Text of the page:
Foreign stocks declined to a similar degree as U.S. equities, with concerns over peaking economic growth and rising inflation abroad as well. German inflation ticked up to 4.1%, a nearly three-decade high, and 3.4% in the Eurozone on a trailing 12-month basis (however core only ticked up to 1.9%). After inflation in Europe having lagged that of the U.S., recent readings look to be pressing yields higher, which also pressures equities. Additionally, several U.K. energy firms have gone out of business over the past two weeks, due to rising gas prices and supply issues.

The Evergrande situation in China appears to be improving in some respects, with the government pushing several state-owned enterprises to absorb a percentage of the firm’s problems. While the idea of this being a ‘Lehman moment’ looks less directly likely, the domestic resources needed to absorb the problem could weigh on Chinese growth further. The government’s regulatory crackdown has continued, with toughened restrictions on cryptocurrencies, with bans on mining and trading. This put a damper on global crypto exchanges, and sentiment around the industry in general, due to China’s sheer size in those markets.

U.S. bonds were hampered by the earlier-mentioned rising treasury yields. These higher yields, though, are attractive on a global basis, which has exacerbated the stronger U.S. dollar. Treasuries outperformed corporates, with widened spreads. Foreign bonds lost nearly a percent, due to rate and currency influences.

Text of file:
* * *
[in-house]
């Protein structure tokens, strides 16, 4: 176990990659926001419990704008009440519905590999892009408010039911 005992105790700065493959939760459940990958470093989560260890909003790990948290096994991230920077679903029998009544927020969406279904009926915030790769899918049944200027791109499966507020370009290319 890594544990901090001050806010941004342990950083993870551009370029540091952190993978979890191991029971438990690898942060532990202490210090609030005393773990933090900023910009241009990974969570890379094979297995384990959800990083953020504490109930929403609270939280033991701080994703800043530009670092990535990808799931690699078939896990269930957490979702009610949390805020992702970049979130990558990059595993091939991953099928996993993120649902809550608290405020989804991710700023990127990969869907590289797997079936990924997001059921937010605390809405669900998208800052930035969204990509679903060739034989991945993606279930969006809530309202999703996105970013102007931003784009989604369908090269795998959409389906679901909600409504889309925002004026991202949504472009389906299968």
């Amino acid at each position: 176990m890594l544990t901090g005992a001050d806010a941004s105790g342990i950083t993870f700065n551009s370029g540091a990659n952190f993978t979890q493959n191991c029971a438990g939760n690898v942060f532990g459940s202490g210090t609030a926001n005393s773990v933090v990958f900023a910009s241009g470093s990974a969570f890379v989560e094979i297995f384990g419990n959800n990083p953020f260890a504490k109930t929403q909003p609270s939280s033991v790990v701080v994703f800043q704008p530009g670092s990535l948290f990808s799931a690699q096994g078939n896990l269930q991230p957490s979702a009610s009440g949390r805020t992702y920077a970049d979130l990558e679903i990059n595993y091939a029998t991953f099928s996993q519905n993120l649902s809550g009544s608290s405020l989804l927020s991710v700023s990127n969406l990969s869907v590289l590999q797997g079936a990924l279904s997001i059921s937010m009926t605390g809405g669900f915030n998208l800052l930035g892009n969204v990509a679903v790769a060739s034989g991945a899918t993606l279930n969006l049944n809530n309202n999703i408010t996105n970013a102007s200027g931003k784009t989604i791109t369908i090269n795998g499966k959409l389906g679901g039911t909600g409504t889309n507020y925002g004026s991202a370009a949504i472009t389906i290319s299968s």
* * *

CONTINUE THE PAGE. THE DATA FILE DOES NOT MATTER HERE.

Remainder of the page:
Commodities continued their gains during the week, led by energy, with industrial metals the only negative sector. The price of crude oil rose by over 2% to just under $76/barrel, while natural gas rose another 8% last week (55% over the past three months). Most newsworthy, gasoline shortages in the U.K. have brought back images of gas lines from the early 1970s. An upcoming OPEC meeting will be addressing the issue, although hoped-for outcome of higher production is far from assured.





Period ending 10/1/2021

1 Week (%)

YTD (%)




S&P 500






Russell 2000









BBgBarc U.S. Aggregate




U.S. Treasury Yields

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2 Yr.

5 Yr.

10 Yr.

30 Yr.






















Sources:  LSA Portfolio Analytics, American Association for Individual Investors (AAII), Associated Press, Barclays Capital, Bloomberg, Deutsche Bank, FactSet, Financial Times, Goldman Sachs, JPMorgan Asset Management, Kiplinger’s, Marketfield Asset Management, Minyanville, Morgan Stanley, MSCI, Morningstar, Northern Trust, Oppenheimer Funds, Payden & Rygel, PIMCO, Rafferty Capital Markets, LLC, Schroder’s, Standard & Poor’s, The Conference Board, Thomson Reuters, U.S. Bureau of Economic Analysis, U.S. Federal Reserve, Wells Capital Management, Yahoo!, Zacks Investment Research.  Index performance is shown as total return, which includes dividends, with the exception of MSCI-EM, which is quoted as price return/excluding dividends.  Performance for the MSCI-EAFE and MSCI-EM indexes is quoted in U.S. Dollar investor terms.                                                                               

The information above has been obtained from sources considered reliable, but no representation is made as to its completeness, accuracy or timeliness.  All information and opinions expressed are subject to change without notice.  Information provided in this report is not intended to be, and should not be construed as, investment, legal or tax advice; and does not constitute an offer, or a solicitation of any offer, to buy or sell any security, investment or other product.